republicans push back against party’s immigration agenda
In Little Havana, more than half the residents were born abroad. And Republican U.S. Rep. Maria Elvira Salazar won reelection by 15 points last year.
A key indicator of the GOP’s recent gains with Latino voters in the U.S. and especially in Florida is the dominance of Florida’s 27th congressional district. Last year, those gains helped Republican Gov. Ron DeSantis win reelection and helped the GOP regain control of the U.S. House.
It is, however, leading to some tension in Washington as the newly emboldened Republicans aim to push for a more aggressive immigration policy agenda. One of the few Republicans opposing a sweeping House proposal restricting asylum at the border with Mexico is Salazar.
In a recent interview, Salazar said, “We understand immigrants’ desire to live in the promised land. Legal immigration is good for the country and District 27.”
Texan Rep. Tony Gonzales, a Mexican American Republican whose district spans the U.S.-Mexico border from El Paso to San Antonio, has gone even further, calling the legislation “anti-immigrant.”
The dissent highlights a challenge for the GOP. The party’s future may well depend on expanding its appeal beyond an aging, largely white base of supporters. The GOP could repel other persuadable Latinos if it moves too far to the right on immigration, even though some conservative Latinos support hard-line immigration policies.
On this front, Democrats are also facing political challenges. The Biden administration recently proposed a measure imposing severe restrictions on asylum, arguing that the growing number of migrants leaves them little choice. Progressives have criticized the push, which is almost certain to be challenged in court.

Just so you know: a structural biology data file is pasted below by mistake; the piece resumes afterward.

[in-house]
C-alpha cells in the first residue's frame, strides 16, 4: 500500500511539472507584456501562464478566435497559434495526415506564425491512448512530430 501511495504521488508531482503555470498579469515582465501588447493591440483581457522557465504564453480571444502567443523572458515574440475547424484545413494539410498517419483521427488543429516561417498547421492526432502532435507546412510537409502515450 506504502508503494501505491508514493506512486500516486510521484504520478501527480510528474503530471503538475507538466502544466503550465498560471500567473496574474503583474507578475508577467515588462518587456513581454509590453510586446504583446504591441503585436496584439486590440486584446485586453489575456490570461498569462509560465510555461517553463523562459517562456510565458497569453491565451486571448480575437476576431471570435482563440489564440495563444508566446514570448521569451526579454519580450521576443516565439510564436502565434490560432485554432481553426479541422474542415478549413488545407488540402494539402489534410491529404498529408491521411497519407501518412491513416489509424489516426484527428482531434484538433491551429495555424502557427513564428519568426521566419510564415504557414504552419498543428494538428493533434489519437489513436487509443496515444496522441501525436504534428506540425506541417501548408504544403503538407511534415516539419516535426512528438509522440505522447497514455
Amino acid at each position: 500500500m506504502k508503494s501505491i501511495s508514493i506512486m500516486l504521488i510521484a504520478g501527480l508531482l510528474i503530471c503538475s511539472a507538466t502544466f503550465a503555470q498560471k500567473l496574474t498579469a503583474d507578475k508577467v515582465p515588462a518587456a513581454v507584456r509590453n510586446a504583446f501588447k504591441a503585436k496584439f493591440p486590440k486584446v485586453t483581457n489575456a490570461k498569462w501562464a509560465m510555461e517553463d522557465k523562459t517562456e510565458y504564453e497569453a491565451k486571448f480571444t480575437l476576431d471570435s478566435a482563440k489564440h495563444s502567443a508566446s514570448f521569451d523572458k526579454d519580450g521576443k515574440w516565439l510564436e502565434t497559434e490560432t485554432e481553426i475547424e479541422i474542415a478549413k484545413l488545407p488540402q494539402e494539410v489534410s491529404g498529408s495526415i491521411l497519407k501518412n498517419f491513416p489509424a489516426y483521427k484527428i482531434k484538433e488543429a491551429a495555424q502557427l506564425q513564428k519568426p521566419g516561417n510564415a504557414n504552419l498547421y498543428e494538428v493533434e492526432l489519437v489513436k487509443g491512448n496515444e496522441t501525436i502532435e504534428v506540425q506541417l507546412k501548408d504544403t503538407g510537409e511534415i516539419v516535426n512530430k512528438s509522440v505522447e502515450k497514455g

Most Latino voters share the party’s conservative stances on immigration and other issues, so Republicans have long earned the support of roughly a third of Latino voters. The AP VoteCast estimates that 39% of Latinos voted for Republicans in the November elections. That’s an increase from 32% who voted for Republicans in 2018.
Trump and DeSantis backed Salazar, who spoke out about the importance of securing the border and pushing for an immigration overhaul that would give legal status to those already in the country illegally. According to her, she is simply collaborating with her colleagues to ensure that the proposal does not violate asylum laws.
Salazar said, “The formula hasn’t changed. We want the Albert Einsteins of the world to come work for us.”
Several recent exodus of Cubans have been linked to the massive protests that erupted in Cuba in July 2021 and the government’s response to them. This issue is of particular importance to her district. Cubans are fleeing their homes in the largest numbers in six decades to escape economic and political turmoil. Many fly to Nicaragua as tourists and then cross the border via Mexico to the U.S.
Salazar said, “I know my district appreciates what I’m saying.”
Several Democrats oppose Roy’s legislation based on Salazar’s comments. During a border security hearing recently, U.S. Rep. Eric Swalwell, D-Calif., displayed a poster board that featured a quote from Salazar: “Are we stupid? Come on. This country was founded on good minds. Look at Albert Einstein. We gave him a piece of paper to come in.”
As a refugee from Nazi Germany, Einstein arrived in the U.S. in 1933.
As Swalwell told his colleagues, “Listen to your own colleagues, who know more about this than you do.”.